age-appropriate asset allocation in defined contribution plans. However,
investing behaviors tend to shift with age. In contrast, only 41 percent
of physicians age 50-64 demonstrate age-appropriate asset allocation,
and 42 percent of older physicians age 60-64 tend to be overly
aggressive, an indication they may be overcompensating to make up for
"Especially given their shorter savings horizon, we encourage physicians
to seek guidance on their appropriate investment mix at all stages of
their professional life," said Mitchell. "Additionally, considering
physicians' high salaries, there's an opportunity for employers to offer
alternative non-qualified savings plans to health care professionals,
which would provide additional options to help increase their retirement
savings rate to more than 15 percent."
Best Practices to Help Improve Physicians' Retirement Readiness
To assist in improving retirement readiness, the Defining
Excellence: Physicians' Savings Behaviors and Retirement Readiness
report, which is now available online, offers additional details of
these key findings and best practices.
Among the suggestions for physicians:
Save up to the 402(g) limit of $17,500 (and $23,000 for those 50+) in
2014 in qualified retirement savings plans, and maximize Health
Savings Accounts if the plan offers.
Take advantage of other savings vehicles, such as non-qualified
defined contribution savings plans, IRAs, tax-deferred annuities and
Target (News - Alert) a total retirement savings rate of 15 or more percent annually.
Seek professional guidance to develop savings rates goals, ensure
asset allocation is age-appropriate and create a retirement income
Best practices for employers to help physicians in the workplace:
Use plan analytics to assess the retirement readiness of both
physician and non-physician populations and adjust the retirement
program design accordingly.
Provide additional retirement savings opportunities for physicians,
such as a non-qualified 457(b) plan, which are widely used in the
not-for-profit health care sector.
Provide physicians with one-on-one guidance outlining opportunities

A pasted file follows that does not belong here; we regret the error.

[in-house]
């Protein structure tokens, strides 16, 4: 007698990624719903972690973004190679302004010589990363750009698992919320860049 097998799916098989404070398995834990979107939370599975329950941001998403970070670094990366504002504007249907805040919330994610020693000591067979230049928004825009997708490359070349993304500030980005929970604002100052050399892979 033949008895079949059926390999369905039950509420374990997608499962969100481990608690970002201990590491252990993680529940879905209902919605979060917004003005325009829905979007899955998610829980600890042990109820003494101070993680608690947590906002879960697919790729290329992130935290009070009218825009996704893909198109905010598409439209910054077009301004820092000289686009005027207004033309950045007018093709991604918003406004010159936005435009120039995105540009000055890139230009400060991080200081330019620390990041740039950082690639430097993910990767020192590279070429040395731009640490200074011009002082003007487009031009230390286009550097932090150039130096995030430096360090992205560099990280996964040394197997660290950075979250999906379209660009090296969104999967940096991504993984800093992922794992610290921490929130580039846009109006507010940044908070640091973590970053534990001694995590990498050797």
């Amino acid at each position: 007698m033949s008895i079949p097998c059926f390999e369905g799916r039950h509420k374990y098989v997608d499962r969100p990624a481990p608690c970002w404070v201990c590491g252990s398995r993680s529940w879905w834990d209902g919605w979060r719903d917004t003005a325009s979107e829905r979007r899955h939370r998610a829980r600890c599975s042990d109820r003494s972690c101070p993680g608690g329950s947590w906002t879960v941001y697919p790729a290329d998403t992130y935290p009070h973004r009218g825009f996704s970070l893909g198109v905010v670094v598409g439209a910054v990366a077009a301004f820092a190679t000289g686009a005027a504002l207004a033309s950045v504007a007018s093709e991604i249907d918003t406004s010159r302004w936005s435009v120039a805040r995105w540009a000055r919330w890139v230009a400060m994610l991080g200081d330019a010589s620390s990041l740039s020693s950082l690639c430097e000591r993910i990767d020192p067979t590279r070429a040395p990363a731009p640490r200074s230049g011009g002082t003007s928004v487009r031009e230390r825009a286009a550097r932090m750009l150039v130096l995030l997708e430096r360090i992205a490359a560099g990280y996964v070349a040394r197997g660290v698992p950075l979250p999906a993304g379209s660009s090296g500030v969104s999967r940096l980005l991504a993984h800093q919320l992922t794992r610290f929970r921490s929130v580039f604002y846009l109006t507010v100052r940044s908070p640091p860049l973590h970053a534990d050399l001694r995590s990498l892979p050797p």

for increasing savings and allocating their assets.
Define key metrics to measure progress, including: percentage of
physicians with total savings rate of 15 percent or more, percentage
of physicians with age-based asset allocation and income replacement
rates for physicians and non-physicians.
In addition to the report, Fidelity also provides guidance through a
series of educational Viewpoints
articles offering insights into topics such as non-qualified
deferred compensation plans, target
income replacement rates and measuring
Fidelity's Services for the Tax-Exempt Market
Fidelity serves more than 4 million plan participants in more than 2,000
workplace savings plans across the not-for-profit market, including
health care, higher education, research, foundations, faith-based, K-12
and other not-for-profit organizations. Fidelity's comprehensive suite
of 403(b) retirement services includes plan design resources,
recordkeeping services, consulting and participant communication,
education and guidance. With retirement planning professionals and an
array of tools and resources to educate plan sponsors, Fidelity helps
employers in the tax-exempt market maximize retirement benefits plans
and increase employee retirement readiness.
About Fidelity Investments
Fidelity Investments is one of the world's largest providers of
financial services, with assets under administration of $4.5 trillion,
including managed assets of $1.9 trillion, as of January 31, 2014.
Founded in 1946, the firm is a leading provider of investment
management, retirement planning, portfolio guidance, brokerage, benefits
outsourcing and many other financial products and services to more than
20 million individuals and institutions, as well as through 5,000
financial intermediary firms. For more information about Fidelity
Investments, visit www.fidelity.com.
Investing involves risk, including the risk of loss.
Guidance provided by Fidelity is educational in nature, is not
individualized, and is not intended to serve as the primary or sole
basis for your investment or tax planning decisions.
Fidelity Investments and Fidelity are registered service marks of FMR
Fidelity Brokerage Services LLC, Member NYSE, SIPC
900 Salem Street, Smithfield, RI 02917
© 2014 FMR LLC. All rights reserved
Savings Behaviors and Retirement Readiness," Fidelity Investments,
2 Fidelity recommends a replacement income guideline of 85%
for individuals earning $120,000 or less
3 IRS 402(g) contribution limits for 2014. Each year, the
limits may be changed by the IRS based on inflation tracking.